ReplyDelete
  3. This development is almost perfect for this space in terms of scale and density. In general, Chicago needs denser development close to its transit stops. The area around the Polish Triangle needs 100s of more residences nearby to activate businesses and a space that is a dead zone in largely vibrant wider community.

    ReplyDelete
  4. patbooyah: I think people's main concern in relation to traffic is with cars, not people. This is a "transit oriented development" which means that there is very little parking on the site because the people that live in these *rental* units will not have cars and instead use the bus, el, walk, or bike. Also, this building is not located within the 204 parking zone - which was a concern of mine as well since I live right here.

    ReplyDelete
  5. I agree with a large building, but this is too big. Assuming people will not have cars is not realisic? You can't put it in a lease!

    ReplyDelete
  6. I think EVA should move to have a buiding simlar in size a scope to the CVS. That is what was dicussed in all of our meetings. Is the Board going off track here?

    ReplyDelete
  7. I think BB has it right. The preliminary design of the building embraces the Triangle. We need density at this corner to invigorate the Triangle. No billboard and it is 110 to 119 studio to 2-bedroom apartments not 119 multi-bedroom apartments.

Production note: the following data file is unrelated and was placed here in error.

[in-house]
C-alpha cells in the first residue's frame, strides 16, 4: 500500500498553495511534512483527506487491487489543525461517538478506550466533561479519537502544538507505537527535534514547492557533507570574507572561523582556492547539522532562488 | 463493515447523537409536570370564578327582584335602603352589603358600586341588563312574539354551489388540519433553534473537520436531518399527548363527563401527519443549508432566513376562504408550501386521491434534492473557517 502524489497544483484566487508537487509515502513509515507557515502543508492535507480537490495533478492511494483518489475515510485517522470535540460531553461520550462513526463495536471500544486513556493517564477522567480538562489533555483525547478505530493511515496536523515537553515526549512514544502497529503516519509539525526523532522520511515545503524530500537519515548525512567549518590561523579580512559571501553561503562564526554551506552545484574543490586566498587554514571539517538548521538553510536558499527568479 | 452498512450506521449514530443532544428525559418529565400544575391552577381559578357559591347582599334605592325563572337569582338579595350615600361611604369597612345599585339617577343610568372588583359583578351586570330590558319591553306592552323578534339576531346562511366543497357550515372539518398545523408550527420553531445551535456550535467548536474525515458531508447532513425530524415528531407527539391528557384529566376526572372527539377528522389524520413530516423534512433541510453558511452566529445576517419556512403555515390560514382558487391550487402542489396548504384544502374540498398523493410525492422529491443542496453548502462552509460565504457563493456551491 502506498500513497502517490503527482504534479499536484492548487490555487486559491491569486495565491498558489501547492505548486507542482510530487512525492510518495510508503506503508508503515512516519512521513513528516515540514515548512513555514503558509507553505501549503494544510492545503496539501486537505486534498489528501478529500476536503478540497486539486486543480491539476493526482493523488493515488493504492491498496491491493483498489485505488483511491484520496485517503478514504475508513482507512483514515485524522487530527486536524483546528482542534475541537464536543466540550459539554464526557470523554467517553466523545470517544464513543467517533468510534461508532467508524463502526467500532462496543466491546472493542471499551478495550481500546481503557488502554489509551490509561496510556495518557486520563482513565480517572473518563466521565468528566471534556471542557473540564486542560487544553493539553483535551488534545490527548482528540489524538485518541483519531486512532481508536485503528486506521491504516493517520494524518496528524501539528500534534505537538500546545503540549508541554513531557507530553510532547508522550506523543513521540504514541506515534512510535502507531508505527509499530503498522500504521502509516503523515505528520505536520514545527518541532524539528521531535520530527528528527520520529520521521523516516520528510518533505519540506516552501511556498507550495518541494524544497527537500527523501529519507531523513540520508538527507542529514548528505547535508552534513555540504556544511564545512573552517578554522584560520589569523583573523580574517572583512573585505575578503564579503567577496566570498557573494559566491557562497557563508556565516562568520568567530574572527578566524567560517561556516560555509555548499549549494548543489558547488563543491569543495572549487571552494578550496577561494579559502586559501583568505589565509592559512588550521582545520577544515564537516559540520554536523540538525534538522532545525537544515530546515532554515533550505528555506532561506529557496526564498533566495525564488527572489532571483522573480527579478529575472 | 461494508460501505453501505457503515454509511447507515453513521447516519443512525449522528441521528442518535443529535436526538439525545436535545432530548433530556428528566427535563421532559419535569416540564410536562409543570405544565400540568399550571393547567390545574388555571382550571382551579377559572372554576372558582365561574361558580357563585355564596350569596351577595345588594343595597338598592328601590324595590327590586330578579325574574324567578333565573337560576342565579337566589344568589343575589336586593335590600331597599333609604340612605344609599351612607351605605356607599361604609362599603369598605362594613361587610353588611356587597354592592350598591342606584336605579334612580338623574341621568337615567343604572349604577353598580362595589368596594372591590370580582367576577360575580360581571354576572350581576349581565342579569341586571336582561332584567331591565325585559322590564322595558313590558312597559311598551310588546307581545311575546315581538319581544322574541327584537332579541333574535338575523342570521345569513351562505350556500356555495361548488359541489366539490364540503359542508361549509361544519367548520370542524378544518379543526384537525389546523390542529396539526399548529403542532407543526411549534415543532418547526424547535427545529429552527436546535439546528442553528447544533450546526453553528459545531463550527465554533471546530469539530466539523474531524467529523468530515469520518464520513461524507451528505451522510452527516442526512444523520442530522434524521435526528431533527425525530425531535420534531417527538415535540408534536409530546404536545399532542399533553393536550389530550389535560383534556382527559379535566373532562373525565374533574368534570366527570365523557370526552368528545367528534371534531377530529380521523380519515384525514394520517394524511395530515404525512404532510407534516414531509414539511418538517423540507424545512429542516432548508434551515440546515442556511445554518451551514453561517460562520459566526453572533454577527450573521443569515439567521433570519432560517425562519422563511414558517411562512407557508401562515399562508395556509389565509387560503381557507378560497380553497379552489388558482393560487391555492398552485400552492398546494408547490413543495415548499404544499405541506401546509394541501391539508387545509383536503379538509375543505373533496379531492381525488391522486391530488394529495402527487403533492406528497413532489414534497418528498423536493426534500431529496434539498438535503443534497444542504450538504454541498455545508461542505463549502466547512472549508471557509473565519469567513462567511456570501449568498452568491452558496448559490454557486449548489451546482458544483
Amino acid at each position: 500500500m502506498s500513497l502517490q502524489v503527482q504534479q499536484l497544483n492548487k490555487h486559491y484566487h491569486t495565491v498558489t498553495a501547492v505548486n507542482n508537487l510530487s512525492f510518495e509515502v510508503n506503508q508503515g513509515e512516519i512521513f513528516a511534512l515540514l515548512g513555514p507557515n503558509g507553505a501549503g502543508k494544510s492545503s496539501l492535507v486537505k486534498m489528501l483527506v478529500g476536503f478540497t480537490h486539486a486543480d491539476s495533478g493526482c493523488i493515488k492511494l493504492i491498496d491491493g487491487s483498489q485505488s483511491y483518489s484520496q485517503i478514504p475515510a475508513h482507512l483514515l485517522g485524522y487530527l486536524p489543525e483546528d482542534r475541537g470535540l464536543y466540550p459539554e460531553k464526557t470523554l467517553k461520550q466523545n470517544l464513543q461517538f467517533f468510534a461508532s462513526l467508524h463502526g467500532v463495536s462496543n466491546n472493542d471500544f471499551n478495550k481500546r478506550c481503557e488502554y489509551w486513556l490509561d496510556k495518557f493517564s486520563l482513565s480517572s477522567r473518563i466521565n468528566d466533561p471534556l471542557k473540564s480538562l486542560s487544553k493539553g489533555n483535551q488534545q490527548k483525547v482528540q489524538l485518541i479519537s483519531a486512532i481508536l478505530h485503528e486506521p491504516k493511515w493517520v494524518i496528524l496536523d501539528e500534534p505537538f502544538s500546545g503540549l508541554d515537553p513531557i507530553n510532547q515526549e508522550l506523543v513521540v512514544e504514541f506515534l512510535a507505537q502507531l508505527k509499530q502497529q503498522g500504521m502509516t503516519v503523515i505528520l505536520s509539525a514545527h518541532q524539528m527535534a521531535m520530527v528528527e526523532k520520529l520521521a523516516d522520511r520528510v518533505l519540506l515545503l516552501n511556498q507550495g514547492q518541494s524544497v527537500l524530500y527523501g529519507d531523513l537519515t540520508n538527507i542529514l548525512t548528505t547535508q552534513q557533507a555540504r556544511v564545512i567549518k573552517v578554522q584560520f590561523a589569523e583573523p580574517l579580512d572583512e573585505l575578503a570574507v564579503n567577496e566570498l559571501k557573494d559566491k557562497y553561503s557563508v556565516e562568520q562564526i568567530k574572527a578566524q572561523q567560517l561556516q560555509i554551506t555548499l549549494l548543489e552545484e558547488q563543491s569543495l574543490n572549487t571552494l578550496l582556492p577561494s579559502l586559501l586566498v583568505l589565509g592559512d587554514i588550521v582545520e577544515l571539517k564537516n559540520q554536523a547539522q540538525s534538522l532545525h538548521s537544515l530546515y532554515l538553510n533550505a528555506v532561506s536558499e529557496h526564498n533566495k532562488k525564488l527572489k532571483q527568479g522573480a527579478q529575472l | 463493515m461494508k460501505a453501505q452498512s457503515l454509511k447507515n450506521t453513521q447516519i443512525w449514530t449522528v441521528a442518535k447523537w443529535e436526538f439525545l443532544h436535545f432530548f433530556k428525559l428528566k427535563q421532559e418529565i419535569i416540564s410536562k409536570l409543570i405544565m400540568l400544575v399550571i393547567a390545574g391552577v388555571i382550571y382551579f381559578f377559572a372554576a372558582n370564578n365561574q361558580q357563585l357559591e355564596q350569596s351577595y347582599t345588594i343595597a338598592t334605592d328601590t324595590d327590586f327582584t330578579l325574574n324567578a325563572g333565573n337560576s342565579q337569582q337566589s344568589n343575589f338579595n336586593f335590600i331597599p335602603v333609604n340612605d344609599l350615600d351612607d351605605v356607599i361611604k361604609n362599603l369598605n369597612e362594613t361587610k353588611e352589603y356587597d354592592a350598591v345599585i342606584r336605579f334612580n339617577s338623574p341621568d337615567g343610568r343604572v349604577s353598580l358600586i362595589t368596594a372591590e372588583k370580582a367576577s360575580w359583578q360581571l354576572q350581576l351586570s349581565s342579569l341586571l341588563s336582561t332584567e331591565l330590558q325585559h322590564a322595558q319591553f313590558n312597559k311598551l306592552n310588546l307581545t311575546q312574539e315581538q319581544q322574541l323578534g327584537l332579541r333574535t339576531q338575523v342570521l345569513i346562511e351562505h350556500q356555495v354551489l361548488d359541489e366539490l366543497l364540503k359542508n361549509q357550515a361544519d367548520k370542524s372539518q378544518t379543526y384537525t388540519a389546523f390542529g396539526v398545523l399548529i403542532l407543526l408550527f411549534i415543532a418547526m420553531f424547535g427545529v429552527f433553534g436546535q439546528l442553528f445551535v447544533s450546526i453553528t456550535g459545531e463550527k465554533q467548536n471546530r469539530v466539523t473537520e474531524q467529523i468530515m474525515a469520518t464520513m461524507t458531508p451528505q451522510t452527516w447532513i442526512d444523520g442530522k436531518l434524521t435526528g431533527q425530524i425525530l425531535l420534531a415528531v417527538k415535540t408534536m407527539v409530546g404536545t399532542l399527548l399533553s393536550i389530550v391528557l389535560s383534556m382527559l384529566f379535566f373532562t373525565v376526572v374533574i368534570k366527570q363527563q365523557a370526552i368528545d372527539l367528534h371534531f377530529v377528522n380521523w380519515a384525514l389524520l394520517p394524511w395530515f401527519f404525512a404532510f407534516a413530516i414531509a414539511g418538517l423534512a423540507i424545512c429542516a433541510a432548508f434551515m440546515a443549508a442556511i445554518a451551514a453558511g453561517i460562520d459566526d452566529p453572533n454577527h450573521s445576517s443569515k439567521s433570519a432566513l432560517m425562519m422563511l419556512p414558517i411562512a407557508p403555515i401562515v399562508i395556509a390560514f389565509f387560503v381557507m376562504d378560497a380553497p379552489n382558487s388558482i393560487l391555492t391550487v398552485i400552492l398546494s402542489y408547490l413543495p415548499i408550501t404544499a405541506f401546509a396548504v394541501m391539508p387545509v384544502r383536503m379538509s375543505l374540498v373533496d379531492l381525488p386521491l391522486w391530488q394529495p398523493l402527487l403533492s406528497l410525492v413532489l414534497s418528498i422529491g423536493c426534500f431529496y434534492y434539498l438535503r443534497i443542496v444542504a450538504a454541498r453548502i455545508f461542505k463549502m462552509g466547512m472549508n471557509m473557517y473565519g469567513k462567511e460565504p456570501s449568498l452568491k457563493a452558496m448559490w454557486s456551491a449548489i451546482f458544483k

ReplyDelete
  8. Chicago needs more development like this. Badly. It's high time we are building residences without the (absolutely ludicrous) amount of off-street parking that's the norm. Parking SHOULD be scarce--it's a privilege, not a right. Commuter's travel mode choices need to be nudged in the direction of biking, transit, and walking, and developments like these will promote that. Chicago needs to replace its parking minimums with maximums. SF is doing it. NY is doing it. Lest Chicago becomes even more of the hollowed-out suburban hole it's slowly devolving into, we need to do it too.

    ReplyDelete
  9. This is a great development and wonderful for the neighborhood. Density around public spaces and public transit is great for East Village, great for the CTA and especially great for businesses. I can only hope that this encourages more development of this kind in the area.
    East Village has so much to offer and this building acknowledges this and the fact that people are eager to live there.

    Great news!

    ReplyDelete
  10. I totally agree that more residential dwellings are needed in this area, however, this projected building is too tall and the design is not inline with the surrounding buildings and area, it will be an eyesore. The residential building should be no taller then the CVS building and the style should be less harsh.

    ReplyDelete

The webmaster must approve your comments. Please be neighborly.